Research Topic

Statistical method for CNV detection and disease association

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Although the single nucleotide polymorphism (SNP) has served as major genetic marker in human genetic studies, copy number variation (CNV) has been found to be associated with various complex diseases including cancer, mental disorders, and eye diseases. ...

Although the single nucleotide polymorphism (SNP) has served as major genetic marker in human genetic studies, copy number variation (CNV) has been found to be associated with various complex diseases including cancer, mental disorders, and eye diseases.
Copy number of variation (CNV) is a type of structure variation in human genome, where a segment of base pairs are dislocated, duplicated, deleted, or reversed. CNV has been found to be associated with various complex diseases including cancer, mental disorders, HIV, and eye diseases. CNVs vary in length ranging from a few base pairs to millions of base pairs, and in types of how a segment of DNA is modified. Detecting CNVs and testing their roles in diseases are challenging problems in genetic studies that are quite different from those of single nucleotide polymorphism (SNP) where extensive databases and established methods exist. With the availability of high throughput SNP and next generation sequencing technologies, detecting CNVs has become more feasible and reliable providing another area to look for disease mechanism. The related topics have gained more attention recently and motivated rapid developments of new statistical methods and applications. They are, however, often scattered in different journals, which triggers the need for a focused theme to facilitate scientific communications. So we propose a research focus on statistical method for CNV detection and disease association.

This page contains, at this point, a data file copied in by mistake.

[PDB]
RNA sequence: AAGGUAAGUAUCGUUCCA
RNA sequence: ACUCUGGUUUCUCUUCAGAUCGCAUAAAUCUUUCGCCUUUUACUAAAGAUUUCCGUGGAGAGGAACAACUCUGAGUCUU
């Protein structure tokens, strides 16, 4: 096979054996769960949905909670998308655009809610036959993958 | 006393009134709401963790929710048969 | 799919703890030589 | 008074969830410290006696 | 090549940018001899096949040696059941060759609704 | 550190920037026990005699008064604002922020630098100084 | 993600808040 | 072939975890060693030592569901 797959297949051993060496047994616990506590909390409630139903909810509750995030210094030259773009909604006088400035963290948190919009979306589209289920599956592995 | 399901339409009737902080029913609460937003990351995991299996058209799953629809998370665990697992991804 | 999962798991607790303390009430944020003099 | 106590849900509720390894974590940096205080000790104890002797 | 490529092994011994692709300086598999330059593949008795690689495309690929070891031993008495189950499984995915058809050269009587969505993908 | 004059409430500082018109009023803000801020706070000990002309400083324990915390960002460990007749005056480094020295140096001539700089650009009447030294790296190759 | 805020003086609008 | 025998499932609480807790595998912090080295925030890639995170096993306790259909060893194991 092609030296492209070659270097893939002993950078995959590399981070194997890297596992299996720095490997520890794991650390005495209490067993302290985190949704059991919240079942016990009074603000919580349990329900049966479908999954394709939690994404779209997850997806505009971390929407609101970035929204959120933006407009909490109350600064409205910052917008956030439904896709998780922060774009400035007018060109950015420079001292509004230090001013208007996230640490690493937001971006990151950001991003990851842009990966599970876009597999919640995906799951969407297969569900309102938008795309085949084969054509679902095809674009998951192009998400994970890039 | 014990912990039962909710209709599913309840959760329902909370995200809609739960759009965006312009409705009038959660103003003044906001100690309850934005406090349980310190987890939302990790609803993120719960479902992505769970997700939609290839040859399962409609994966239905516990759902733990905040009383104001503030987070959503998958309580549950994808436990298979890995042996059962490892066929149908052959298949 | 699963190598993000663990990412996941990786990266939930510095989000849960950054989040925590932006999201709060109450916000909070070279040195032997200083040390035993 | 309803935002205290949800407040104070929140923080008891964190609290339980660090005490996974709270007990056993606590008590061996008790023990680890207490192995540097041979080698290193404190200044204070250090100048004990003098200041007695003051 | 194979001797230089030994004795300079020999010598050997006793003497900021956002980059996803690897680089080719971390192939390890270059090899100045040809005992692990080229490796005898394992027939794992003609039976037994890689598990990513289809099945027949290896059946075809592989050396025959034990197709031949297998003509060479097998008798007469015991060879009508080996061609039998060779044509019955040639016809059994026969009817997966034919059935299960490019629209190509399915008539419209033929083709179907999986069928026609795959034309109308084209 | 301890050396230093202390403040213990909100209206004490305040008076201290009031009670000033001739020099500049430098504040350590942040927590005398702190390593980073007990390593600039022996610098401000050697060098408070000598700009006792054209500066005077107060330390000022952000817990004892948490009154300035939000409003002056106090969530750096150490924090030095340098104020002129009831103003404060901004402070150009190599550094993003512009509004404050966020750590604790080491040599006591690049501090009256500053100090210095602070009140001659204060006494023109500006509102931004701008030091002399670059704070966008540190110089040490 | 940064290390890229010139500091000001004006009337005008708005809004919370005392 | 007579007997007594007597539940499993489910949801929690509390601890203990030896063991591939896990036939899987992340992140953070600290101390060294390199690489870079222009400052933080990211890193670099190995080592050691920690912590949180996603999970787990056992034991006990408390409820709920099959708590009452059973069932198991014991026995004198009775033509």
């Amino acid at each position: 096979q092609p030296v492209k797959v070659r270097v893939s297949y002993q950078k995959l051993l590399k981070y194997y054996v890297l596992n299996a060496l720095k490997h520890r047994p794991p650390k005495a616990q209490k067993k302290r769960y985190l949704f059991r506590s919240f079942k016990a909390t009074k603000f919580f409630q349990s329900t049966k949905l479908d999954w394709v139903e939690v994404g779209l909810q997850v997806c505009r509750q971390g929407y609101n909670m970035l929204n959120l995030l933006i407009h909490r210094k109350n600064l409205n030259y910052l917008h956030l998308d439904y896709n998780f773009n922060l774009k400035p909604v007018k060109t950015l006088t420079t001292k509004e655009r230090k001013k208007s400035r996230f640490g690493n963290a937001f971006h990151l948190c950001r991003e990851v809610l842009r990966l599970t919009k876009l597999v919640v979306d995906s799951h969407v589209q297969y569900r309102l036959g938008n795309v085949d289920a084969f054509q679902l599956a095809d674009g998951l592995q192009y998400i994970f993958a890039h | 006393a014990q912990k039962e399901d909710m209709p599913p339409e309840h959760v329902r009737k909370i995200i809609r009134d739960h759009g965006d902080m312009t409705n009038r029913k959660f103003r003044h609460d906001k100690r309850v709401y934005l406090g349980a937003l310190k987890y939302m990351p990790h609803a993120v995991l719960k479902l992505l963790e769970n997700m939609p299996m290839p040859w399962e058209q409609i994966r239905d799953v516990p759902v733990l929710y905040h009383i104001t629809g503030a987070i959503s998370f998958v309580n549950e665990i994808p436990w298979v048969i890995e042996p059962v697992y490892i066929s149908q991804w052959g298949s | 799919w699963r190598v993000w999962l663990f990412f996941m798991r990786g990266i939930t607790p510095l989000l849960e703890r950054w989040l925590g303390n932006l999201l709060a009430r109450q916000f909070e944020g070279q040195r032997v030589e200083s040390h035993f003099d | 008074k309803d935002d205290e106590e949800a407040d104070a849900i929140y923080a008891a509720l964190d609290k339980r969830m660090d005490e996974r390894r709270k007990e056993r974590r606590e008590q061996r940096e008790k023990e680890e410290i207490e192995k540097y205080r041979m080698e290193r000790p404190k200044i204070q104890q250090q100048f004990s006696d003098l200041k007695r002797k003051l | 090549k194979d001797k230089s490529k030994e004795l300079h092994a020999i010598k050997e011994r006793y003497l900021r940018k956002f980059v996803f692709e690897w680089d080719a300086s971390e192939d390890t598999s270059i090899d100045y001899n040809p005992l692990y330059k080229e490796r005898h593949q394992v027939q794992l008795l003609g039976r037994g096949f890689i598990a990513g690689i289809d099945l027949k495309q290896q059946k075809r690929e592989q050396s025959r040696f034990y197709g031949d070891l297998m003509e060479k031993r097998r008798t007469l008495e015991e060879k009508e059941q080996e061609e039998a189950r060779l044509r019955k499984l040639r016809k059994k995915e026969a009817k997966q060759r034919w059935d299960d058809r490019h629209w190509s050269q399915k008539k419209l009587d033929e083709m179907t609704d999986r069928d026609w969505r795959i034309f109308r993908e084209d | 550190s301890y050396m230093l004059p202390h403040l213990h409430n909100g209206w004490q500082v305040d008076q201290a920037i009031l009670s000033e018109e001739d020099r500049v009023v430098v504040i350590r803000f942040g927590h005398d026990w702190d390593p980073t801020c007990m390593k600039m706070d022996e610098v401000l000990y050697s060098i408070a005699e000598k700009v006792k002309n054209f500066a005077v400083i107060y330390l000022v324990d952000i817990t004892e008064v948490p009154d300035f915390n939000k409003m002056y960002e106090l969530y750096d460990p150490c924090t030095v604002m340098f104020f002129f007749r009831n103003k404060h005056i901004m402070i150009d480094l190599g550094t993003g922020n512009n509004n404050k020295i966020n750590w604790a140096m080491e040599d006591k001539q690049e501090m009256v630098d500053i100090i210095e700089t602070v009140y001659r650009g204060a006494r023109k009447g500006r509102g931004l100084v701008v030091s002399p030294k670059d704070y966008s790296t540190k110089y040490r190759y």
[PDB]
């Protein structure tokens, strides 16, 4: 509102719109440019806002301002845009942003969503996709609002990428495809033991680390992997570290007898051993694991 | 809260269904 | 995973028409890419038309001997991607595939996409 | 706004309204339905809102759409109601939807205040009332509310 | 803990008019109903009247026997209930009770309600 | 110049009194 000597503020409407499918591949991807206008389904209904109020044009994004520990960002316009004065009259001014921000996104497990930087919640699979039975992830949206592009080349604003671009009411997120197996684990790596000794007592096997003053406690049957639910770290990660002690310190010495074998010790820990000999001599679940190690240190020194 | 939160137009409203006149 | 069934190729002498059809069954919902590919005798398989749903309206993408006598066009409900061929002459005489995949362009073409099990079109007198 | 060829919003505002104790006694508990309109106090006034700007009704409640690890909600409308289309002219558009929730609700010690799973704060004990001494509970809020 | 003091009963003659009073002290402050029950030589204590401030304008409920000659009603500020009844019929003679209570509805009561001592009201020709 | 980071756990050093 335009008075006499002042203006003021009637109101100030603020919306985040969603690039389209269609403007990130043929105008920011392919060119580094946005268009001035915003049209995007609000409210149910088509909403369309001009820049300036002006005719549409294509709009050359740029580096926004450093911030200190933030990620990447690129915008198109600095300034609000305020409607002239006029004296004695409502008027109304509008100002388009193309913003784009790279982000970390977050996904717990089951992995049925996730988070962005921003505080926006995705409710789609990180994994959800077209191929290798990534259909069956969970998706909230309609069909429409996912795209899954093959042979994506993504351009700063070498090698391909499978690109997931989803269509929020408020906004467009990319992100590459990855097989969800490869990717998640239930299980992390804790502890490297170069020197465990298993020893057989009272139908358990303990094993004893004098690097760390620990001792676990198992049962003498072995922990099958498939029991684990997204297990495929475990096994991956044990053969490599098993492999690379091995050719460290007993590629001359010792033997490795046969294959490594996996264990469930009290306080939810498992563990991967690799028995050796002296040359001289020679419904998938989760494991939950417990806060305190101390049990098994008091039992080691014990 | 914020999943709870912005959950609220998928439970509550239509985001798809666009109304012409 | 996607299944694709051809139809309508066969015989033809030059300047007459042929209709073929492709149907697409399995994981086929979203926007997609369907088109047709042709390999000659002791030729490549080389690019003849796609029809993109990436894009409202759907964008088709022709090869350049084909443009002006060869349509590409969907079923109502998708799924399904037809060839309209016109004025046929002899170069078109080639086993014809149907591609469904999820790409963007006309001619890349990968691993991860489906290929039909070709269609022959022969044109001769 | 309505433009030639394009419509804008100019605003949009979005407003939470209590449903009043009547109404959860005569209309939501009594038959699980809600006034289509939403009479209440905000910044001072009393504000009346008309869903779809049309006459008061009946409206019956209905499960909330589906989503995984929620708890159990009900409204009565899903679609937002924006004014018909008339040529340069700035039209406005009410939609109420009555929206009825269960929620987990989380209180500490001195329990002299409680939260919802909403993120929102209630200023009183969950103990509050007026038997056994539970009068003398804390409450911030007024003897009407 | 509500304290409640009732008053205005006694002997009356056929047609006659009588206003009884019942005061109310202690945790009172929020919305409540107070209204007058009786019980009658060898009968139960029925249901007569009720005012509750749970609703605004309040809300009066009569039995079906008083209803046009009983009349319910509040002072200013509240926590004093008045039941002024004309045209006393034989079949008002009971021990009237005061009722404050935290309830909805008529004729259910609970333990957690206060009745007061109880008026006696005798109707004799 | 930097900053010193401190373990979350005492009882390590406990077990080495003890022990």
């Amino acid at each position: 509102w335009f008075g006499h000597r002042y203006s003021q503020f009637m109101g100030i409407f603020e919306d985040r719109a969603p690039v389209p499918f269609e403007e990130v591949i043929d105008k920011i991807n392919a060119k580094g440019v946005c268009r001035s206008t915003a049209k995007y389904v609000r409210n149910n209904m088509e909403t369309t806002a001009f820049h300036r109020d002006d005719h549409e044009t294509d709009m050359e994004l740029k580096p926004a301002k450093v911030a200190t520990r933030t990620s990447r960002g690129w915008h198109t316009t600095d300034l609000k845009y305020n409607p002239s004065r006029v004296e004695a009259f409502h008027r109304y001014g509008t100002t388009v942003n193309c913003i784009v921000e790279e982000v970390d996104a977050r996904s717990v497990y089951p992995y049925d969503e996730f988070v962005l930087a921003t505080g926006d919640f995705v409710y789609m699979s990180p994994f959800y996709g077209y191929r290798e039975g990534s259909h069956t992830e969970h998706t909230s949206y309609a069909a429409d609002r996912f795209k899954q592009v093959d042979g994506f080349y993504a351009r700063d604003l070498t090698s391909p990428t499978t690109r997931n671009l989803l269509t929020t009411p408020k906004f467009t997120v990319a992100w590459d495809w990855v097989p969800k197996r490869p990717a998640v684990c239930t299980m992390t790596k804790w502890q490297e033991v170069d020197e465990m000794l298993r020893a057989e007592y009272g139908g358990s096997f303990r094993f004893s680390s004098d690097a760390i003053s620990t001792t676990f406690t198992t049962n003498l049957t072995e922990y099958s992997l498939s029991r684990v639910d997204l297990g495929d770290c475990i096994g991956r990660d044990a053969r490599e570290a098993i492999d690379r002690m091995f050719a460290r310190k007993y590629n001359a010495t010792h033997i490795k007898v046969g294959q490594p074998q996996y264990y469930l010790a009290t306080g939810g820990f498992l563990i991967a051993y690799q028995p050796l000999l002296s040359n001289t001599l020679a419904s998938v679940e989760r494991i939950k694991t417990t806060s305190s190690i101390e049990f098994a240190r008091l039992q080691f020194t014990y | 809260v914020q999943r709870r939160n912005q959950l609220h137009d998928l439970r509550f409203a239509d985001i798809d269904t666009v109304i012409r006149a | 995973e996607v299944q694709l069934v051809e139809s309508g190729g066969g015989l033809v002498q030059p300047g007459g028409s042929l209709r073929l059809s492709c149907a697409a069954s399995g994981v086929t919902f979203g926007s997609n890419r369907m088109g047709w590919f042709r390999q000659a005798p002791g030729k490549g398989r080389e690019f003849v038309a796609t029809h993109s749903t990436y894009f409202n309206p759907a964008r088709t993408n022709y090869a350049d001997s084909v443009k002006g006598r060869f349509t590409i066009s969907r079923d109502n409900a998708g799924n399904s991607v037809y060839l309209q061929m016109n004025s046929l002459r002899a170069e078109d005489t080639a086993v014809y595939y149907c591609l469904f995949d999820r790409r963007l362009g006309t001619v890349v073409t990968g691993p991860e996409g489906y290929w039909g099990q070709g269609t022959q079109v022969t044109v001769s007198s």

The important topics in this area include but not limited to:
(1) Method development: hidden Markov models, change-point models, scan statistics, variable selection in high dimensional data; methods for analysis of DNA sequence, RNA-Seq, CNV-Seq, etc.; statistical models for data integration, global transcription population genetic model.
(2) Method evaluation: using public or simulated data to evaluate the performance of existing or novel methods.
(3) Algorithm and tool development: proper calibration of data, mapping algorithms, computational and visualization tool;
(4) Real data application: genome-wide or targeted-region association studies.


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